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UK Interest Rate Hike: Funding Challenges for Tech Startups, Down Rounds Ahead

On 11 May 2023, the Bank of England announced that UK interest rates would rise for the 12th consecutive time. Rates are up from 4.25 per cent to 4.5 per cent. While this will massively impact the general public, how will the fintech industry be impacted by this 0.25 per cent rise?

The decision was made following seven of nine Monetary Policy Committee (MPC) members voting in favour of raising interest rates, with the main reason provided for this being to stop inflation. The Bank of England has a goal to keep inflation at two per cent. However, according to the BBC, “prices are currently rising at more than five times that level”. Therefore, the decision to raise the base interest rate for the 12th consecutive time since December 2021 to an almost 15-year high was made.

When looking to understand the impact the Bank of England’s decision will have on fintech, you have to look at it from two angles. The immediate impact on the business, and the knock-on impact on the consumer.

Troubles in funding

One of the most notable ways in which fintechs will be impacted immediately will be when it comes to funding. Funds available a year ago simply are not there anymore. As a result, fintechs are struggling to gather enough to continue to innovate.

Claire Trachet, CEO and founder of business advisory, Trachet interest rates
Claire Trachet, CEO and founder of business advisory, Trachet

Commenting on this, Claire Trachet, CEO and founder of business advisory, Trachet said: “The current economic climate is presenting major challenges for companies with limited cash reserves. The Bank of England announcing an interest rate rise to 4.5 per cent, coupled with an inactive IPO market, means scaling businesses – predominantly in tech – are finding it increasingly difficult to secure funding.”

In Q1 2023, UK fintech startups raised a total of $595million. This was a drop of 65 per cent from total funding of $1.7billion in Q4 of 2022, according to Tacxn in its Geo Quarterly FinTech UK Report – Q1 2023. It was also 89 per cent lower than the funding of $5.5billion recorded in Q1 of 2022.

However, the UK was not alone in this drop. Putting this into perspective, according to Dealroom, global fintech funding dropped from $35billion to $14billion in the space of a year.

Global fintech funding, by quarter
Global fintech funding, by quarter $
Higher costs mean cash can’t be retained
Adam Zoucha,  MD EMEA FloQast interest rate
Adam Zoucha,  MD EMEA FloQast

But why have we seen this drop? Adam Zoucha,  MD EMEA FloQast, the accounting workflow automation solution, provides one possible reason. He said: “The increased cost of borrowing makes it harder to retain accessible cash. And, tightens the cash runway.”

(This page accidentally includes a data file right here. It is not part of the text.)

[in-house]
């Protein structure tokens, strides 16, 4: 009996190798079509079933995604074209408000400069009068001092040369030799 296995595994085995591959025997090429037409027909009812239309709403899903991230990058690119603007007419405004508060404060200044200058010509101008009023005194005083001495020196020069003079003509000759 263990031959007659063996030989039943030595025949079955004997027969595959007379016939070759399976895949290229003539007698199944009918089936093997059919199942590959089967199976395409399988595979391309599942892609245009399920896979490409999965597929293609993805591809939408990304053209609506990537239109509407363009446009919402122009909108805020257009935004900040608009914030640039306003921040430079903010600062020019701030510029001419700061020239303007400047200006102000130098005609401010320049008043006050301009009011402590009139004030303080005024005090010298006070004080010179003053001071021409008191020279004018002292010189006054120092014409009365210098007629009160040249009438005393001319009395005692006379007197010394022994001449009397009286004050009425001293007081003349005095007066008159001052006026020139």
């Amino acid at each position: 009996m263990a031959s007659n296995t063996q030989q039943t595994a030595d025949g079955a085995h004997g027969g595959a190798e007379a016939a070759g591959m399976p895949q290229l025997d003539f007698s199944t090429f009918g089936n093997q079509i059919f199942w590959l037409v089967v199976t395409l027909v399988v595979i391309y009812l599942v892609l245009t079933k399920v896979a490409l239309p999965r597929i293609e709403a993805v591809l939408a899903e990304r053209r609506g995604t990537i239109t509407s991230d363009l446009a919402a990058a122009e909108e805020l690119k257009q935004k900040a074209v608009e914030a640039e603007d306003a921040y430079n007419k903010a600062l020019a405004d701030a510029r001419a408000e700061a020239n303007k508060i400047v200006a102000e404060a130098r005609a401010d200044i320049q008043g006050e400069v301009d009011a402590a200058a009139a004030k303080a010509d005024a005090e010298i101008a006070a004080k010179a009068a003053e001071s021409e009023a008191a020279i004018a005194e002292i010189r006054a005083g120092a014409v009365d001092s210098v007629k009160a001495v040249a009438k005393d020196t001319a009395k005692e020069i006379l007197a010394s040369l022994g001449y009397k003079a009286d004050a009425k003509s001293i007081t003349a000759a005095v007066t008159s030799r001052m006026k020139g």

Looking at the impact the hike will have, Zoucha said: “The financial resilience of organisations is being challenged from all sides. It is not just the cost of borrowing, wage prices are spiralling and the cost of goods increasing. This hampers the ability of organisations to innovate and diversify. 

“When resource is tight, the margin for financial error is finite. This puts pressure on the finance team to ensure fiscal accuracy. Keeping cash flow in check, and performance on track, is crucial to survival. Yet, our research shows us that 17 per cent of UK organisations are still not confident in their month-end numbers.”

Businesses need help to help consumers
Martin McTague, national chair, Federation of Small Businesses  interest rate
Martin McTague, national chair, Federation of Small Businesses

Now more than ever, organisations need help to survive. However, the Prudential Regulation Authority‘s proposal to remove the SME supporting factor is arguably doing the opposite. This makes lending to small businesses less capital-intensive for banks. The Federation of Small Businesses national chair, Martin McTague, explains that removing this “would only make the lending situation more difficult for small businesses.” Research commissioned by SME lender Allica found that the proposed changes could result in a £44billion drop in SME lending.

Keeping the SME supporting factor would be a great step in the right direction to protecting the future of the UK’s economy (small businesses). McTangue further suggests another way would be: “The Government tackling late payment to free up cash for small firms in supply chains would also be a huge help. The value of wrongfully withheld payments is eroded for every day that funds are not released to supply chains.”